Metaphor and Baggage

Guest Correspondence


I remember sitting in a topology class many years ago, listening to the professor carefully explaining how some sets of numbers are open, while others are closed. He went on to say that many sets are neither, and that the sets that are both open and closed play an especially interesting role. “How can a set be both open and closed?” I asked. He turned, glared at me for a long second, and said in his heavily accented English, “Eez not a door.” Turning back to the board, he resumed lecturing. 

Although I did not immediately realize it, his answer was exactly right. The door metaphor helps one understand what it means for a set to be open or closed, but sets are not doors. To learn a discipline is to learn the concepts and the metaphors that a discipline employs, but to master a discipline requires learning the limits of those concepts and metaphors. Different disciplines, different professions and different languages use different concepts and metaphorsones that provide useful insight into the worlds they describe. 

The professor’s answer made an additional, larger point. Metaphors can bring hosts of assumptions, some of which one is unaware. Sometimes a field cannot advance until it outgrows some of its traditional metaphors and the assumptions they carry. Understanding fire or special relativity requires letting go of phlogiston and ether, respectively. Einstein described how hard he had to work to rid himself, and the rest of us, of the conviction that coordinates we use to locate an object in space have any physical significance.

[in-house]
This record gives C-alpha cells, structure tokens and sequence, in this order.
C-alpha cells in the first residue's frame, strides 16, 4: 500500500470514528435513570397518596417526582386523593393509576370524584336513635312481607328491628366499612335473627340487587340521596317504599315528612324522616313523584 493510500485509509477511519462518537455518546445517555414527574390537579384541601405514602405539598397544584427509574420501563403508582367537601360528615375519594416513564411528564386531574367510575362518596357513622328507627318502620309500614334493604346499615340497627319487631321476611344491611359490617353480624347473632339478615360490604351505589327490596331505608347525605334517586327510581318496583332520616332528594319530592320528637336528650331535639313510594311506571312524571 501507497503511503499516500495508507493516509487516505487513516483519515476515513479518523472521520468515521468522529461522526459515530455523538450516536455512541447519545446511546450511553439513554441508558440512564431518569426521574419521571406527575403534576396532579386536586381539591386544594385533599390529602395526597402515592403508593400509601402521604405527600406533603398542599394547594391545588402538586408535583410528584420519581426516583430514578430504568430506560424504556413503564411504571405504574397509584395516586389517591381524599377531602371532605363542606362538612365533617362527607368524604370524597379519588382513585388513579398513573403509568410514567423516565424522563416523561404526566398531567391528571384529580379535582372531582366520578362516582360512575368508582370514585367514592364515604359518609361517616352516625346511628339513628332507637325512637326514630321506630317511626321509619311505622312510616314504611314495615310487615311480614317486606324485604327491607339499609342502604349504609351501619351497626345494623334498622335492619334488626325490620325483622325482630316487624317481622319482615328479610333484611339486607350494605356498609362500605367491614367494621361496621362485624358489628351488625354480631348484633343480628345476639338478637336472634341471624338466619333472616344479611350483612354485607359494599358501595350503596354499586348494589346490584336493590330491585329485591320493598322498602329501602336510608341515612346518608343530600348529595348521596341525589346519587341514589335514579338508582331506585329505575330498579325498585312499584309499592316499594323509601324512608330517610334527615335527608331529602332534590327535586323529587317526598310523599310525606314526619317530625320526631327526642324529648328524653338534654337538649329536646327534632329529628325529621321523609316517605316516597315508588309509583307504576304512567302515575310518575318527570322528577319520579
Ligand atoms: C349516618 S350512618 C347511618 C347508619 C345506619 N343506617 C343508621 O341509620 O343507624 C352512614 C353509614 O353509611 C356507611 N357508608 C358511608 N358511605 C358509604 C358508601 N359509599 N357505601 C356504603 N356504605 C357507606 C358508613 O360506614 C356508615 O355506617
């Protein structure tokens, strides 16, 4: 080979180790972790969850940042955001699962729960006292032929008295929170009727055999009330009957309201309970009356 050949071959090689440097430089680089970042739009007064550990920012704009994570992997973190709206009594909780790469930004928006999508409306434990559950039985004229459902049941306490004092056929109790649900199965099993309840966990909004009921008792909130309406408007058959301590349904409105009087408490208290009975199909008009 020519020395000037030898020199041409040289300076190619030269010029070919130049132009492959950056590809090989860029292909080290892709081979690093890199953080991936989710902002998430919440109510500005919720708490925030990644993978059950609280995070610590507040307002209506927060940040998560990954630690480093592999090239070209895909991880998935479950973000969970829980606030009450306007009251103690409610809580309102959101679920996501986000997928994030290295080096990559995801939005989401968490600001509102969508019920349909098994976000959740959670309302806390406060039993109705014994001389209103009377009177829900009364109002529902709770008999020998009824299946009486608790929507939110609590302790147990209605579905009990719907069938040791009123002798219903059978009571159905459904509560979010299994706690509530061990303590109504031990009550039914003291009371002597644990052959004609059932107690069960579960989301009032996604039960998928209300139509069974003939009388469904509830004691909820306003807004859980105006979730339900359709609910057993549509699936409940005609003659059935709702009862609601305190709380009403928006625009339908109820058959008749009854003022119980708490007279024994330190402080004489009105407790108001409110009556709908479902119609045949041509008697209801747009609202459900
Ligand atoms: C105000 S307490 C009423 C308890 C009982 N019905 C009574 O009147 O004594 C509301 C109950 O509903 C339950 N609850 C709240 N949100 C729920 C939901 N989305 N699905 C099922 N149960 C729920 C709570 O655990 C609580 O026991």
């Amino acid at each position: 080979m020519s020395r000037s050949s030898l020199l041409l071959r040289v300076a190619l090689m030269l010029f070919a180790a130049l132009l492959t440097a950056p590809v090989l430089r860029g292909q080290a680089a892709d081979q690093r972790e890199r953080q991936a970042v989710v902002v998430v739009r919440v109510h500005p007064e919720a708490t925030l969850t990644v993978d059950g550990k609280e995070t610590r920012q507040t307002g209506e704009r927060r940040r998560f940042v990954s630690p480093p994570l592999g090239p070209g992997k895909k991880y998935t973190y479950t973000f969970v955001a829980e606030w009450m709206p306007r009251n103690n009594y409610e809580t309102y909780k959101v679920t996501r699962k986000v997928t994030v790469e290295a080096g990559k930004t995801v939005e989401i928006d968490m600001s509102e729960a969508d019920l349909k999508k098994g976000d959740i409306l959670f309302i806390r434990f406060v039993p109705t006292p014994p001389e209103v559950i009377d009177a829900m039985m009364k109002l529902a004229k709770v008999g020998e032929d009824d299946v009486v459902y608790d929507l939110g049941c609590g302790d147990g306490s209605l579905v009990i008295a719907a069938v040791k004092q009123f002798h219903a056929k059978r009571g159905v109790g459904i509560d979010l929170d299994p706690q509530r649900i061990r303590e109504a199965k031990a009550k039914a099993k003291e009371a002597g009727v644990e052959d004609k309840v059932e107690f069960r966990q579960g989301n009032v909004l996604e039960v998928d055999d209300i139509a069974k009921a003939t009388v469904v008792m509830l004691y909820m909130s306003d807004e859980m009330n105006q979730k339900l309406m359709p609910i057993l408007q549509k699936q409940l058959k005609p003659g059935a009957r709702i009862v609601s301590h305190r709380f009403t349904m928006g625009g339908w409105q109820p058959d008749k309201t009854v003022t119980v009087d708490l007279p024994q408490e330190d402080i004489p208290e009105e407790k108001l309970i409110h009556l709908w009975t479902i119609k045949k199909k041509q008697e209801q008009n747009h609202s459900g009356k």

Grabbing metaphors from one discipline and using them in another context occasionally produces striking insights. Thinking of a rumor as an infectious disease, or of a protein as a machine or of irregular verbs as being subject to natural selection has revolutionized our understanding of rumors, proteins and irregular verbs. More often, appropriating metaphors and concepts from one field to another sows confusion. Thinking of a corporation as a family, cancer as a punishment for misdeeds or a university as a business has consequences.

Universities bring students together with scholars from very different disciplines. These scholars inhabit totally different professional worlds, and the awareness of disciplinary difference fosters a climate where professors and their students, as those students gain experience, question the assumptions that underlie others’ discourse. This reflexive questioning makes universities hard to govern. But it also makes them invaluable to our society and it is one of the reasons for their durability. To use a medical metaphor, universities are our society’s T-cells. At the level of the individual student, questioning assumptions, especially those hidden in one’s own and others' disciplinary and professional discourse, is an important component of critical thinking, an indispensable trait for citizens, employees and leaders.   

Most corporate CEOs understand this. It is deeply ironic, therefore, that the universities-as-businesses metaphor, which views students as customers and degrees awarded as products, is promulgated in the name of having universities function as efficiently as a business. Businesses and universities need each other, but they are not the same thing. Insisting that they function the same way weakens both.

Dr. Donal O'Shea is president of New College of Florida.

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